Friday, September 19, 2014

The Unspeakable

The Unspeakable
Peter Anderson
Hardcover: 286 pages
Publisher: C&R Press (September 21, 2014)
Language: English
ISBN-10: 1936196379
ISBN-13: 978-1936196371

Idgie Says:
This novel is set in South Africa and it uses a lot of the local language and slang in the story.  It did make it a bit confusing at first, but there are footnotes and once you learn what the word means the story flows along.  The characters are not necessarily likable, but they tell an intriguing story that sticks with you.  

What I enjoy about novels such as this is that while you may not respect or relate to the characters or be unable to stop wincing during some of the story line - it is the type of novel that opens your eyes to other places in the world and other situations - making it valuable.  


Book Description:
 It is the mid-1980s, the era of so-called reformist apartheid, and South Africa is in flames. Police and military are gunning down children at the forefront of the liberation struggle. Far from such action, it seems, a small party of four is traveling by minibus to the north of the country, close to the border with Zimbabwe. Their aim is to shoot a documentary on the discovery of a prehistoric skull that Professor Digby Bamford boasts is evidence that, "True man first arose in southern Africa." Boozy, self-absorbed Professor Bamford is unaware that his young lover, Vicky, brings with her some complications. Rian, the videographer, was once in love with her, and his passion has been reignited. Bucs, a young man from the townships, is doing his best not to be involved in the increasingly deadly tensions.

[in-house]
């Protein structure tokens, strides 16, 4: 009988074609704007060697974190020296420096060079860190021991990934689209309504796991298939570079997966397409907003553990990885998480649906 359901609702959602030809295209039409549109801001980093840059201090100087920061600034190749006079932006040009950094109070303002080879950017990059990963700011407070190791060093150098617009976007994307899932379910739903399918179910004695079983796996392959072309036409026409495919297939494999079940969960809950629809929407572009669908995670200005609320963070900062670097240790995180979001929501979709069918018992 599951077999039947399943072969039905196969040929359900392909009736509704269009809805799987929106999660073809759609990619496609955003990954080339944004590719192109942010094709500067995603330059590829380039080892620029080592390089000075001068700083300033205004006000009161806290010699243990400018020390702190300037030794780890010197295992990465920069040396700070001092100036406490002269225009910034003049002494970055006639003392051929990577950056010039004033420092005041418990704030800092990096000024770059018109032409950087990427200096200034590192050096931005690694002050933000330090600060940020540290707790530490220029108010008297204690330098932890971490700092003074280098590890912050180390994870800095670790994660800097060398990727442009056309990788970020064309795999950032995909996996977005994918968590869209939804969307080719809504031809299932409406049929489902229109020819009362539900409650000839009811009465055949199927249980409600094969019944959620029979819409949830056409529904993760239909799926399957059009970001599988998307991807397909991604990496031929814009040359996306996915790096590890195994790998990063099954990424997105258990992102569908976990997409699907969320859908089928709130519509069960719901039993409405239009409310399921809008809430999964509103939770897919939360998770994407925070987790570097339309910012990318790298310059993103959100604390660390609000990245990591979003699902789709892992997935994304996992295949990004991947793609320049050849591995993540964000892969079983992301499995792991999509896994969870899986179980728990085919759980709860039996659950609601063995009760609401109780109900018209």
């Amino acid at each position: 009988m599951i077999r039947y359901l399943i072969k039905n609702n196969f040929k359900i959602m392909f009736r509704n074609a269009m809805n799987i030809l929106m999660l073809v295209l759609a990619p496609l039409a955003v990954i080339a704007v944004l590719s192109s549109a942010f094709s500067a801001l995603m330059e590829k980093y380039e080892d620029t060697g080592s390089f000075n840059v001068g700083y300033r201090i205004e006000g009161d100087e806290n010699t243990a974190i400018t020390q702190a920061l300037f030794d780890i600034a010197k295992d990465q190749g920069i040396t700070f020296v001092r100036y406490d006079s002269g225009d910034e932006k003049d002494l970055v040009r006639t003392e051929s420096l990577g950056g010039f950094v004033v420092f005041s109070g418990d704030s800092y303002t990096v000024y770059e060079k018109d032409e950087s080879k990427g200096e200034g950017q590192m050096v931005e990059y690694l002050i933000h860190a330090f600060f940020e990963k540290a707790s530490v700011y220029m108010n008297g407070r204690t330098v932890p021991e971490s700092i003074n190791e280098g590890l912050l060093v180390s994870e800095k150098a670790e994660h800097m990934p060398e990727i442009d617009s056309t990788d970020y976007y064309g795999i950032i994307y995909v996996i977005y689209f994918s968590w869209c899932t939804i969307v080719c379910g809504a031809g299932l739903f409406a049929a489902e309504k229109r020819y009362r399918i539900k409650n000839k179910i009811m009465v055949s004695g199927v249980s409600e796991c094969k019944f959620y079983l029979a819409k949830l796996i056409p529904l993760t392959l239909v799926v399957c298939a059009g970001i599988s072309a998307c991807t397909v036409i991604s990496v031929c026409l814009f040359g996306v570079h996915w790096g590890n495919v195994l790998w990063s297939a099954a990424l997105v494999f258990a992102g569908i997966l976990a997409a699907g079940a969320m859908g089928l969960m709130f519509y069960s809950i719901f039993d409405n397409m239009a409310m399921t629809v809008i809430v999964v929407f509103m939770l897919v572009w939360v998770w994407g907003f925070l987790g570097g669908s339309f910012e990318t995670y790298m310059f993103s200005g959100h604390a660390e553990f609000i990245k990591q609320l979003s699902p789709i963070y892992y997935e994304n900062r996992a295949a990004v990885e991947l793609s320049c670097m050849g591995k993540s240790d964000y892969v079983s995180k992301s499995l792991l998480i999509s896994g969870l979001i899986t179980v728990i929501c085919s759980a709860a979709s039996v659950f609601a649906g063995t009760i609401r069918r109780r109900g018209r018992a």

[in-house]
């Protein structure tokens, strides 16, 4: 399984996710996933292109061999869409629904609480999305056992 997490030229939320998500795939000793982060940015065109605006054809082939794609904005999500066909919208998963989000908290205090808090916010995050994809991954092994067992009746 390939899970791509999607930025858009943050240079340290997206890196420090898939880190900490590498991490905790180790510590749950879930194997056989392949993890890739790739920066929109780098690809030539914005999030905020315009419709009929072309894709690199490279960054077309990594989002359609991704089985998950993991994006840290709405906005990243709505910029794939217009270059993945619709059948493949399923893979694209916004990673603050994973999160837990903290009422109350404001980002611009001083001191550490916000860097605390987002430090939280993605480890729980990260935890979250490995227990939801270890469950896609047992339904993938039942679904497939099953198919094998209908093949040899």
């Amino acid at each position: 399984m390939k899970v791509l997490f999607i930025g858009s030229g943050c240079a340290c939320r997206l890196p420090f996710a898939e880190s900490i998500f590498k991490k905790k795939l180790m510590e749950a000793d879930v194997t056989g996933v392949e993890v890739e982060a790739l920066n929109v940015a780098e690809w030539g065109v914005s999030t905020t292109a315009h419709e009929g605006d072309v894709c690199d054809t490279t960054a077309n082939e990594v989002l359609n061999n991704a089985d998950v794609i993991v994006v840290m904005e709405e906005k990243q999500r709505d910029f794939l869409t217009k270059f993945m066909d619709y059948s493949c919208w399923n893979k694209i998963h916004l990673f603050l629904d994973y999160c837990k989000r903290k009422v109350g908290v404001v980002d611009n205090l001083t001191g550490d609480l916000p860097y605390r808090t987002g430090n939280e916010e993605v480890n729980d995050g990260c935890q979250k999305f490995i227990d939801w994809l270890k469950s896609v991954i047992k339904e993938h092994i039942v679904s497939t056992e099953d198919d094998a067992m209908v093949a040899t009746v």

Powerful and provocative, brilliantly written, The Unspeakable is as unforgettable as it is unsettling. Told in the first person by Rian, it centers on the conflicted being of the white male under apartheid. Unlike many of the great novels of the era, it renounces any claim to the relative safety zone of moralistic dissociation from the racist crime against humanity, and cuts instead to the quick of complicity. It is sometimes said of Albert Camus's The Stranger that everything would have turned out very differently, had the murder only taken place "a few hundred miles to the south." This is that South with a vengeance.